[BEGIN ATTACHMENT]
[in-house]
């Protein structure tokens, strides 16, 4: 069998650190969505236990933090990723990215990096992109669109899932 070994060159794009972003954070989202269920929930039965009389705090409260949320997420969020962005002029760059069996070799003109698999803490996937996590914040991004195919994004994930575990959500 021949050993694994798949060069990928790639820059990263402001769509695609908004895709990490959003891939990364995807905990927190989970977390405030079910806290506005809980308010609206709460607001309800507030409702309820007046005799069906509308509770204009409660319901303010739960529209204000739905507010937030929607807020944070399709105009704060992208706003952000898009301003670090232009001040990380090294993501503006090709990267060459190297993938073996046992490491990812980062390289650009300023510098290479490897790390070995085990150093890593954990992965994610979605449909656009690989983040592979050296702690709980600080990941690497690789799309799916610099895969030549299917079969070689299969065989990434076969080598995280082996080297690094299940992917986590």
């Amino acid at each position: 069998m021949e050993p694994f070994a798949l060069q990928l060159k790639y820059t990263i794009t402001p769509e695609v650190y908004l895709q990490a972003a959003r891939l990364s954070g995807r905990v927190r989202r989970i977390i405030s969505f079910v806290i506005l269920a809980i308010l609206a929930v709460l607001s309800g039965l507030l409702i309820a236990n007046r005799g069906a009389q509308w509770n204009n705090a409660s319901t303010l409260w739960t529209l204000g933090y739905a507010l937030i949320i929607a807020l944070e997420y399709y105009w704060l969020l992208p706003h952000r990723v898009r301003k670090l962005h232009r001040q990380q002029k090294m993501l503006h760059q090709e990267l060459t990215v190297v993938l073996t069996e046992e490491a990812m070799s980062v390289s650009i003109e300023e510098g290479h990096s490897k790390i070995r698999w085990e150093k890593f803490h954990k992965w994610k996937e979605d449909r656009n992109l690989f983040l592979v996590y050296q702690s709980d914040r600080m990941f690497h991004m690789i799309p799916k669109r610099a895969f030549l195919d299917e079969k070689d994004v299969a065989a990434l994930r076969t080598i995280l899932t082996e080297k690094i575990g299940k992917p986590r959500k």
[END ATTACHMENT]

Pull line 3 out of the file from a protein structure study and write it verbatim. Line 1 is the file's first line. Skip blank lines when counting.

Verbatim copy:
């Amino acid at each position: 069998m021949e050993p694994f070994a798949l060069q990928l060159k790639y820059t990263i794009t402001p769509e695609v650190y908004l895709q990490a972003a959003r891939l990364s954070g995807r905990v927190r989202r989970i977390i405030s969505f079910v806290i506005l269920a809980i308010l609206a929930v709460l607001s309800g039965l507030l409702i309820a236990n007046r005799g069906a009389q509308w509770n204009n705090a409660s319901t303010l409260w739960t529209l204000g933090y739905a507010l937030i949320i929607a807020l944070e997420y399709y105009w704060l969020l992208p706003h952000r990723v898009r301003k670090l962005h232009r001040q990380q002029k090294m993501l503006h760059q090709e990267l060459t990215v190297v993938l073996t069996e046992e490491a990812m070799s980062v390289s650009i003109e300023e510098g290479h990096s490897k790390i070995r698999w085990e150093k890593f803490h954990k992965w994610k996937e979605d449909r656009n992109l690989f983040l592979v996590y050296q702690s709980d914040r600080m990941f690497h991004m690789i799309p799916k669109r610099a895969f030549l195919d299917e079969k070689d994004v299969a065989a990434l994930r076969t080598i995280l899932t082996e080297k690094i575990g299940k992917p986590r959500k």